If we are to truly invest into the oftentimes repetitive mantra that so many city officials and high profile developers spew on cue, we have to ruffle the feathers and drastically change protocol that has been simply too sacrosanct to manipulate in the past. If New Urbanism is to thrive in cities, some roads may need to dieted even more than Atkins would recommend, some properties may need to just be punched through and redeveloped in the name of added density, some long-running higher-ups may need to be critiqued on their archaic mindsets. Even with New Urbanist principles gaining in popularity, players on both sides of the private/public gaming table need to start getting comfortable with being uncomfortable.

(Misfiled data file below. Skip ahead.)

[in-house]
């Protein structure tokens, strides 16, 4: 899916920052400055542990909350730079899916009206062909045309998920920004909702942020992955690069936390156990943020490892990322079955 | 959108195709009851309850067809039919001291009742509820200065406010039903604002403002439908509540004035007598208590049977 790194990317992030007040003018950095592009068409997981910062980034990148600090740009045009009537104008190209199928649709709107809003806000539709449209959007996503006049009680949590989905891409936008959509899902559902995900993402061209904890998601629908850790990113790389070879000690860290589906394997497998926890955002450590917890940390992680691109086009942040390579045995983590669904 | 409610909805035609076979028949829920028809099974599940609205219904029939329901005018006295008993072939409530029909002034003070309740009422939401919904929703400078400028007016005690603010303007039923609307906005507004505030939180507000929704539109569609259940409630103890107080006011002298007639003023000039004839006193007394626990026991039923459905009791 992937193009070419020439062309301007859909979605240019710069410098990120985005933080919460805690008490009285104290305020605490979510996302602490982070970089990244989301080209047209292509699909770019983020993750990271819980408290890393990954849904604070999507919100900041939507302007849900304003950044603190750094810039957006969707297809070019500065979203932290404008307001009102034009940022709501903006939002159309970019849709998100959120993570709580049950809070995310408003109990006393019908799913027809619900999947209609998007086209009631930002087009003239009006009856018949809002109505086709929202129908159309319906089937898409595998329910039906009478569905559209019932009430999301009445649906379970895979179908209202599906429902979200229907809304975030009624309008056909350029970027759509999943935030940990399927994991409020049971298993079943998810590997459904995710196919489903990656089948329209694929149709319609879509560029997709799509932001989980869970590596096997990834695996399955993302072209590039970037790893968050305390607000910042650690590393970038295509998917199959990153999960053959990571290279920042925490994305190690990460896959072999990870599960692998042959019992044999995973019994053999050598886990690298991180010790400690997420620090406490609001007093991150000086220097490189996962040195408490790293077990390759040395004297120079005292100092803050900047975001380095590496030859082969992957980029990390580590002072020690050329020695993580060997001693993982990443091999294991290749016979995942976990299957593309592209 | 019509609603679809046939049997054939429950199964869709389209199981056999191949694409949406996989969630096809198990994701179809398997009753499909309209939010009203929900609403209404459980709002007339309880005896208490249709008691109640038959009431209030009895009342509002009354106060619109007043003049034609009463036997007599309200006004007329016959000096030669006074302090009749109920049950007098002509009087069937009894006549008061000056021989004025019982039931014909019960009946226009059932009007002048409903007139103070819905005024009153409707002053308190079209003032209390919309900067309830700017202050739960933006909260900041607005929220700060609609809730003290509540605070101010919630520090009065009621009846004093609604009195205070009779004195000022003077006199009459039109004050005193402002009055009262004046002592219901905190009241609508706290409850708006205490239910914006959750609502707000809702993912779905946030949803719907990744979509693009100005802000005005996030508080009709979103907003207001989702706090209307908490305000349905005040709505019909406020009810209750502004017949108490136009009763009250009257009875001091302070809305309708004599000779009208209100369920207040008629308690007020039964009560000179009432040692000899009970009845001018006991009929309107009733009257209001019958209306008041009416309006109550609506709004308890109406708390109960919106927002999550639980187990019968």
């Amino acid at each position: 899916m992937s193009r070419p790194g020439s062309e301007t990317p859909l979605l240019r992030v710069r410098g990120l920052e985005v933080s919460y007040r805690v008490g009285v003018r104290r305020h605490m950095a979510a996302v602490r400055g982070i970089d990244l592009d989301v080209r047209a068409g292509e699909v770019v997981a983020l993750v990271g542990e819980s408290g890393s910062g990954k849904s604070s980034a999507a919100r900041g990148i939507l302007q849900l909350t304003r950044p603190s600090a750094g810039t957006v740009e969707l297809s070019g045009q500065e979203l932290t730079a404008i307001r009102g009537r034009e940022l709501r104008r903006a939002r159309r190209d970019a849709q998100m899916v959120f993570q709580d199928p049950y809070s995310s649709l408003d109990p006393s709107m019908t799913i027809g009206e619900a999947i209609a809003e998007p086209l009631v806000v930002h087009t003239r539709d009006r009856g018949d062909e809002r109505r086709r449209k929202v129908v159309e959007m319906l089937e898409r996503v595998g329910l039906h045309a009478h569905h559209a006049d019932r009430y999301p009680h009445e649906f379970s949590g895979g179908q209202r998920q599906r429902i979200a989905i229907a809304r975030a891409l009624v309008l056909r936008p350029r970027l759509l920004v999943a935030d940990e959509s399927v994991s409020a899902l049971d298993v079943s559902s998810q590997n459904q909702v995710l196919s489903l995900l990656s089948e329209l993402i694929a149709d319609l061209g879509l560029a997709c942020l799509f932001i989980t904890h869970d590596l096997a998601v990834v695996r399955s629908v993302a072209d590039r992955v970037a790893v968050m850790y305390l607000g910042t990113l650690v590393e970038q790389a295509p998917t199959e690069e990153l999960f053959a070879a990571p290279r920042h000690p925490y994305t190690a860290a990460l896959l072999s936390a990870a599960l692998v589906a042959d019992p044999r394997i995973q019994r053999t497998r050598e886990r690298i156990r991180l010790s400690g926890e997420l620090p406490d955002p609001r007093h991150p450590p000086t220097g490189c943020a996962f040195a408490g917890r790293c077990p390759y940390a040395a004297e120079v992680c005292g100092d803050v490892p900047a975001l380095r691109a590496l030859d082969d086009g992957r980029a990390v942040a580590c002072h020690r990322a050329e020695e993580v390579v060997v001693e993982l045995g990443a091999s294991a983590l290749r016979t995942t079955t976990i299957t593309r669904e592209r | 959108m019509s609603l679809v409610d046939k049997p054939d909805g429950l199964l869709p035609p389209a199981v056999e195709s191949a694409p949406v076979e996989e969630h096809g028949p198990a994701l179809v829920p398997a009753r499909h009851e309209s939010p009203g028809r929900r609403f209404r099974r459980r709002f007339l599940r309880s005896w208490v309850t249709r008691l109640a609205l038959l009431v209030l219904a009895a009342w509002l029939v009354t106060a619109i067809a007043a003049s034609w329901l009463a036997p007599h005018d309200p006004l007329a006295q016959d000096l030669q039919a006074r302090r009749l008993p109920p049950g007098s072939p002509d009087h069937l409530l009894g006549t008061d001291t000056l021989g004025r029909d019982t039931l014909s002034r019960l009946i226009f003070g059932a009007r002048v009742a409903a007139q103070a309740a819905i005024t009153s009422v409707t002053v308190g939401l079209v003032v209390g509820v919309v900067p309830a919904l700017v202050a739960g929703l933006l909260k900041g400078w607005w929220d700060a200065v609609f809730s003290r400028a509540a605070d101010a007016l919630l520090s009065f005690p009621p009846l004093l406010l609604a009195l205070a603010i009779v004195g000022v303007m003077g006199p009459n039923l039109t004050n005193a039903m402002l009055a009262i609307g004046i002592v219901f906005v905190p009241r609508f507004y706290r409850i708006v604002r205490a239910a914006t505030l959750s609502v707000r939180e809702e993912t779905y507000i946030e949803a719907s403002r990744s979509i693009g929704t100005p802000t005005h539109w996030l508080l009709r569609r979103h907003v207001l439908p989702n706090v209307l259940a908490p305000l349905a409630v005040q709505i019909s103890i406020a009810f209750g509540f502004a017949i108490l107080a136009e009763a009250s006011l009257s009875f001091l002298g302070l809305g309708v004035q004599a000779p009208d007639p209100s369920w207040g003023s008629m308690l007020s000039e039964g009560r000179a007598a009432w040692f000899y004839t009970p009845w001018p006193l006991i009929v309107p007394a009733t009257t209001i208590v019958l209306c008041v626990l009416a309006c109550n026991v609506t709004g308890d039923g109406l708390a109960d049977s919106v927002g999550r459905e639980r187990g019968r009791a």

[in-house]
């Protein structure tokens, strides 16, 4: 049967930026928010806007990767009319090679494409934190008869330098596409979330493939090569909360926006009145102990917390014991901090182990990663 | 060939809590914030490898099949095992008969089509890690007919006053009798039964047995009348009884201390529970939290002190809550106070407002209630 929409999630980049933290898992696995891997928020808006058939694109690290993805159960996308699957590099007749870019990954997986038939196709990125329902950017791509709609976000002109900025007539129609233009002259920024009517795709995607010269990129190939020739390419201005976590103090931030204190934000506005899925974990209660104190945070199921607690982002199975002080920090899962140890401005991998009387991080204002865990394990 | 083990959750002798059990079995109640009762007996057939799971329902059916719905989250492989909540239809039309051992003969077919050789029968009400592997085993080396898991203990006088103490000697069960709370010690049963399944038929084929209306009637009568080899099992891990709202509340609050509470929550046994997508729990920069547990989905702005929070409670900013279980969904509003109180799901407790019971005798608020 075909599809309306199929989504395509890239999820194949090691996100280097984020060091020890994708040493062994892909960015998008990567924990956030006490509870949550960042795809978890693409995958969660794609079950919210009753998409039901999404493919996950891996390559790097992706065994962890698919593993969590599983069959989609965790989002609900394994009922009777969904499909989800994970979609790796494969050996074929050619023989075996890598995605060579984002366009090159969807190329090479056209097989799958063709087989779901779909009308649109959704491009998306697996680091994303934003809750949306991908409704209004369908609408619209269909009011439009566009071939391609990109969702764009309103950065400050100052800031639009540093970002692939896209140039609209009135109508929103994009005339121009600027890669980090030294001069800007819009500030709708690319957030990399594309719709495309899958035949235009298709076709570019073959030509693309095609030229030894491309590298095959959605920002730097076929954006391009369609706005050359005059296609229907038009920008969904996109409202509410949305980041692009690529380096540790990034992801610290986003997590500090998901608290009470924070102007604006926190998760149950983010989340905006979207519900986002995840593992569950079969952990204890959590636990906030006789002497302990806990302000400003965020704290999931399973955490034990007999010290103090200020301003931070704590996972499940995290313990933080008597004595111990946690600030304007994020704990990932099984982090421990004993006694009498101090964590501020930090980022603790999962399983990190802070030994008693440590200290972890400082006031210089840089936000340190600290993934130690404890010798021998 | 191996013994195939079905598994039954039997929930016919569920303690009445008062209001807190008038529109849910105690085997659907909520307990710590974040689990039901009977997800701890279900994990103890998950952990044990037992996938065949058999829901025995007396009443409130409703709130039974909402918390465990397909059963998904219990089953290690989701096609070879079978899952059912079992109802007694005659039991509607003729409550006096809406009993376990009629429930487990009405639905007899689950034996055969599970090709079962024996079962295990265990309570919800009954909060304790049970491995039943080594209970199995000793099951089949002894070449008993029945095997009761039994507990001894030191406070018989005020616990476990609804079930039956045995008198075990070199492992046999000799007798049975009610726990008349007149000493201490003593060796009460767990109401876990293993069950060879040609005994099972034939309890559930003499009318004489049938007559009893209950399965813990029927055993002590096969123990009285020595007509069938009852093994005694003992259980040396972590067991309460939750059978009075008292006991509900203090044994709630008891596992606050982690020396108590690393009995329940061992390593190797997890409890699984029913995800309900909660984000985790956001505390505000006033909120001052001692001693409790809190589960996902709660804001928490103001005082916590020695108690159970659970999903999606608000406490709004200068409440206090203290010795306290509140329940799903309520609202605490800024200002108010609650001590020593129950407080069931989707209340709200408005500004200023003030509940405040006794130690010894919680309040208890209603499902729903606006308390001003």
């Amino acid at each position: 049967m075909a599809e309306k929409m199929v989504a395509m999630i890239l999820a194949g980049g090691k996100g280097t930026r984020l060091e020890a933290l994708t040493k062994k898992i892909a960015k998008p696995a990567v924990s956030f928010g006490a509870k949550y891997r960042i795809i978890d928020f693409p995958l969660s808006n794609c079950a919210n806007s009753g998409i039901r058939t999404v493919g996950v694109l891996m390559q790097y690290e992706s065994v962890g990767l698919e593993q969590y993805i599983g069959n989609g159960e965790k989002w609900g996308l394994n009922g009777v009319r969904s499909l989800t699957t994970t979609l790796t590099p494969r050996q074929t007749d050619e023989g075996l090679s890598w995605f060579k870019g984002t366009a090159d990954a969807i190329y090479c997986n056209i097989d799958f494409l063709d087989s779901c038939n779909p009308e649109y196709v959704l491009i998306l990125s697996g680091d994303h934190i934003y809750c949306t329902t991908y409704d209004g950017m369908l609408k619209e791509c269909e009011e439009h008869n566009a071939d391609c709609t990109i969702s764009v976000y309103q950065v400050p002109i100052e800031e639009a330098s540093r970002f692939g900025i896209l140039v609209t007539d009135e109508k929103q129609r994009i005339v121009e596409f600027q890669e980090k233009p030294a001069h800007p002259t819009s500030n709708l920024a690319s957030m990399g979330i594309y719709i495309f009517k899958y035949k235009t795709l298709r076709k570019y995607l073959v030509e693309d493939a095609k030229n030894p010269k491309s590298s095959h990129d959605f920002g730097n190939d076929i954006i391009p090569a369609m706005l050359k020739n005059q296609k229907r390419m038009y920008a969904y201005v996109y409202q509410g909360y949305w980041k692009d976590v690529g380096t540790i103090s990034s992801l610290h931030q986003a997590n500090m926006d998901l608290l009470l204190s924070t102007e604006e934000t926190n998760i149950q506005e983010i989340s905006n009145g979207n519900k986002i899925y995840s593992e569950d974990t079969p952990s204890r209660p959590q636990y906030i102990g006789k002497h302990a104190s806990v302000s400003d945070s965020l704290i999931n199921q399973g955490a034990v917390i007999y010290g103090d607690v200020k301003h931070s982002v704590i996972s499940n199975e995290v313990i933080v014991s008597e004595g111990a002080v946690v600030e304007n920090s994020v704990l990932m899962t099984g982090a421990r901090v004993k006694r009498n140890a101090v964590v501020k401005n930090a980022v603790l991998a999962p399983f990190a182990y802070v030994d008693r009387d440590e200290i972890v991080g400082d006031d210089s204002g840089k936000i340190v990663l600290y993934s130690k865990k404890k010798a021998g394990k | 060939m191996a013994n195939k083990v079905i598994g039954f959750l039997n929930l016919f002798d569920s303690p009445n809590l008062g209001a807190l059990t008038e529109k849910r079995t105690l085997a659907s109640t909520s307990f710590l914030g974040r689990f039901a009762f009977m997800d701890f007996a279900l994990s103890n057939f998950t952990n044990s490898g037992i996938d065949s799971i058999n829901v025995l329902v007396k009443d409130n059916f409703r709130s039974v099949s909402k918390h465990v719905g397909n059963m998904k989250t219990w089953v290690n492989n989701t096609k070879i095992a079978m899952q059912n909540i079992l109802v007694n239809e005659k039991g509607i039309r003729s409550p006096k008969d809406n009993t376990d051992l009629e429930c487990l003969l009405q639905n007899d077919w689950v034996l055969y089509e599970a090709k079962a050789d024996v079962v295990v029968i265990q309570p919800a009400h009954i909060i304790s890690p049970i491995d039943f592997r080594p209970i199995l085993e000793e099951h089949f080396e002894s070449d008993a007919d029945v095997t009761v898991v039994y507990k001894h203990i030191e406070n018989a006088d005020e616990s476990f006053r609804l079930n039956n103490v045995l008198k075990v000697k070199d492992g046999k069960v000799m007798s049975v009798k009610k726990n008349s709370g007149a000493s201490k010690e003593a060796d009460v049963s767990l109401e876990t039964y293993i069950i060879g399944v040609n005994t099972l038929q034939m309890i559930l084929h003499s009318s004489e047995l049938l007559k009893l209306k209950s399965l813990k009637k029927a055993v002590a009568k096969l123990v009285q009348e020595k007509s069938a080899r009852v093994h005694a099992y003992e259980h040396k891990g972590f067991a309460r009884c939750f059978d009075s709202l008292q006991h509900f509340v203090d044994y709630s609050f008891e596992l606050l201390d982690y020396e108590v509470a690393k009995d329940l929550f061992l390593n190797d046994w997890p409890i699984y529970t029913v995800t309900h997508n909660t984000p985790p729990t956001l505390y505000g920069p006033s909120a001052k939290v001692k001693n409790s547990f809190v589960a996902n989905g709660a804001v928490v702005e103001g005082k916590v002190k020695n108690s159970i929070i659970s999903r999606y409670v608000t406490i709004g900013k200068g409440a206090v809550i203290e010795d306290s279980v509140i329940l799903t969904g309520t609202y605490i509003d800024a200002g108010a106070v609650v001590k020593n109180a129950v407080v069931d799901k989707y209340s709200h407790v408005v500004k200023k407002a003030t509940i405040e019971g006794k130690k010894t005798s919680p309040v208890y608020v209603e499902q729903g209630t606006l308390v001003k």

Closing Washington Avenue to traffic and dramatically reducing parking was initially uncomfortable. Whacking the status quo of where UMN students live was initially uncomfortable.

What is the next item on the agenda to “make uncomfortable” to improve our Twin Cities? Will we put our foot down and exclaim “no” to a historically commonplace road expansion? Will we demand the city and county to close a road through an upcoming urban park? Will we constantly strive to place PRESSURE on developers and architects to design and construct good urban principles in all parts of the city?

(Potential future posts coming.)

Chris Iverson

About Chris Iverson

Chris Iverson is a transportation engineer & planner for the City of Bellevue, WA and currently lives in Seattle. He holds degrees in both Civil Engineering & Urban Studies from the University of Minnesota, and worked on a myriad of transit & multimodal transportation projects in the Twin Cities. He is a former Minnesota Daily columnist, RAGBRAI participant, bad musician, marathon finisher, and an unabashed generalist.